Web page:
Results

21 patients (8 men and 13 women; age from 19–55 yr, 29(9)yr; weight from 86 to 160 kg, 119.3(22.1)kg; BMI from 35.3 to 51.1 kg/m2, 42.1(5.4) kg/m2) were recruited into this study. All patients underwent laparoscopic bariatric surgery. The PaCO2, PetCO2, and PTCCO2 values were recorded at 4 time points. Eight-four samples were finally obtained. The mean values of these variables at different time points are presented in Table 1 and Figure 1. In these samples, PTCCO2 was correlated with PaCO2 at each time point (r = 0.90, 0.89, 0.93 and 0.90, respectively, P<0.01). PetCO2 was correlated with PaCO2 at each time point (r = 0.66, 0.71, 0.69 and 0.86, respectively, P<0.01). The PaCO2 values were ranging from 42.2 to 58.4 mmHg. The average PaCO2–PetCO2 difference was 10.3±2.3 mmHg and the average PaCO2–PTCCO2 difference was 0.9±1.3 mmHg. In those samples, both PetCO2 and PTCCO2 were closely correlated with PaCO2. The linear regression equation between PetCO2 and PaCO2 was PetCO2 = 11.58+0.57×PaCO2, r2 = 0.64, P<0.01(Figure 2); and PTCCO2 and PaCO2 was PTCCO2 = 0.60+0.97×PaCO2, r2 = 0.89, P<0.01(Figure 3). In all samples, there wasn’t a difference of 3 mmHg or less between PaCO2 and PetCO2, yet there was a difference of 3 mmHg or less between PaCO2 and PTCCO2 in 79 of the 84 samples (P<0.01). Only one PetCO2–PaCO2 difference (absolute value) was 5 mmHg or less while all values of PTCCO2–PaCO2 difference (absolute value) were 5 mmHg or less (P<0.01). According to Bland-Altman analysis, the 95% limits of agreement (LOA) of the average PaCO2–PetCO2 difference was 10.3±4.6 mmHg (mean±1.96 SD, Figure 4), while the 95% limits of agreement (LOA) of the average PaCO2–PTCCO2 difference was 0.9±2.6 mmHg (mean±1.96 SD, Figure 5).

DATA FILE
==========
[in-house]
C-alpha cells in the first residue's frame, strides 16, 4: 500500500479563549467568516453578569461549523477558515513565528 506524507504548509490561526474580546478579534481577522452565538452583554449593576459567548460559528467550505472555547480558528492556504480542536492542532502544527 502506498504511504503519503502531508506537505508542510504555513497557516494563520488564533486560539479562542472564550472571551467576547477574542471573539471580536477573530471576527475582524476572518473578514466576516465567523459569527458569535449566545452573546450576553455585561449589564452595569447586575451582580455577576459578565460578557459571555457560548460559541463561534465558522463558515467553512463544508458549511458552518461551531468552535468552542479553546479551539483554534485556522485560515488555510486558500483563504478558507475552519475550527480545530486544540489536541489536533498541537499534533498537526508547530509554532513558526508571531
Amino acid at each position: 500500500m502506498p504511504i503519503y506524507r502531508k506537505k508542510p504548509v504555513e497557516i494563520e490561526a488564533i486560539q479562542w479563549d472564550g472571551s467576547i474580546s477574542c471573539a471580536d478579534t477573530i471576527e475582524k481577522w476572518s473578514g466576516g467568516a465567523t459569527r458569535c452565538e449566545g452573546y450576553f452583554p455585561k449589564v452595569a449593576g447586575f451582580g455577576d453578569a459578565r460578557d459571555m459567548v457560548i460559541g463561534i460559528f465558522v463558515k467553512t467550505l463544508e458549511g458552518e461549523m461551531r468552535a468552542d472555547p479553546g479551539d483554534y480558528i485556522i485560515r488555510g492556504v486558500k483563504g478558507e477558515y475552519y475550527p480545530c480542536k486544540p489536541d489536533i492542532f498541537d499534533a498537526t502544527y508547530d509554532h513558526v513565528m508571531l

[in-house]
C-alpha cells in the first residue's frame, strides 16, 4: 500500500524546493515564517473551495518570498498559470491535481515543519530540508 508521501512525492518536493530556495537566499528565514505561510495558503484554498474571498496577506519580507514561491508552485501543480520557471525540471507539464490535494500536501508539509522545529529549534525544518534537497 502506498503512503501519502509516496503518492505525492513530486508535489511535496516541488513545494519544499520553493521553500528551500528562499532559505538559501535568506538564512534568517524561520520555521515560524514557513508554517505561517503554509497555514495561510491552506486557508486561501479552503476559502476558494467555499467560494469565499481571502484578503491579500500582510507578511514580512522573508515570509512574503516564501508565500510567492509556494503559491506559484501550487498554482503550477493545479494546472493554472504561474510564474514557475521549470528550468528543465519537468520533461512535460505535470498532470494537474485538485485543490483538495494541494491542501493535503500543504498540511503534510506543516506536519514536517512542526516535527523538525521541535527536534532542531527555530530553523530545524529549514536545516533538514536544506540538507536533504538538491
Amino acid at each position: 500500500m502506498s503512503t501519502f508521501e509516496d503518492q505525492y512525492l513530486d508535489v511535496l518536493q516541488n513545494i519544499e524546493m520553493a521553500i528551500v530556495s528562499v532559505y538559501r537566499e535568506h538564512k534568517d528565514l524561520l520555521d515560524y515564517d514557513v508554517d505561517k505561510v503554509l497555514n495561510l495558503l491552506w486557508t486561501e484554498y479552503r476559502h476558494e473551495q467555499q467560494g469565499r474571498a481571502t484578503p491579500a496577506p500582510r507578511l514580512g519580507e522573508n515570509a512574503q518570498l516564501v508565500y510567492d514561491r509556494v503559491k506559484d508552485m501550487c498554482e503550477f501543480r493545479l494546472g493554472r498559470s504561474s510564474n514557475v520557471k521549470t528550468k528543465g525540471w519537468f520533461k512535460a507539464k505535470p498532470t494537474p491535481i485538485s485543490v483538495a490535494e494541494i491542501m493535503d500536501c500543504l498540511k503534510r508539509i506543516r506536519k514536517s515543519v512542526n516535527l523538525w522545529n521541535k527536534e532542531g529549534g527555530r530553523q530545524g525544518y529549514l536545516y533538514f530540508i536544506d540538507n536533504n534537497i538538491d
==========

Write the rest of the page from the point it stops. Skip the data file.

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Figure 1. PetCO2, PTCCO2 and PaCO2 at different time points after CO2 pneumoperitoneum.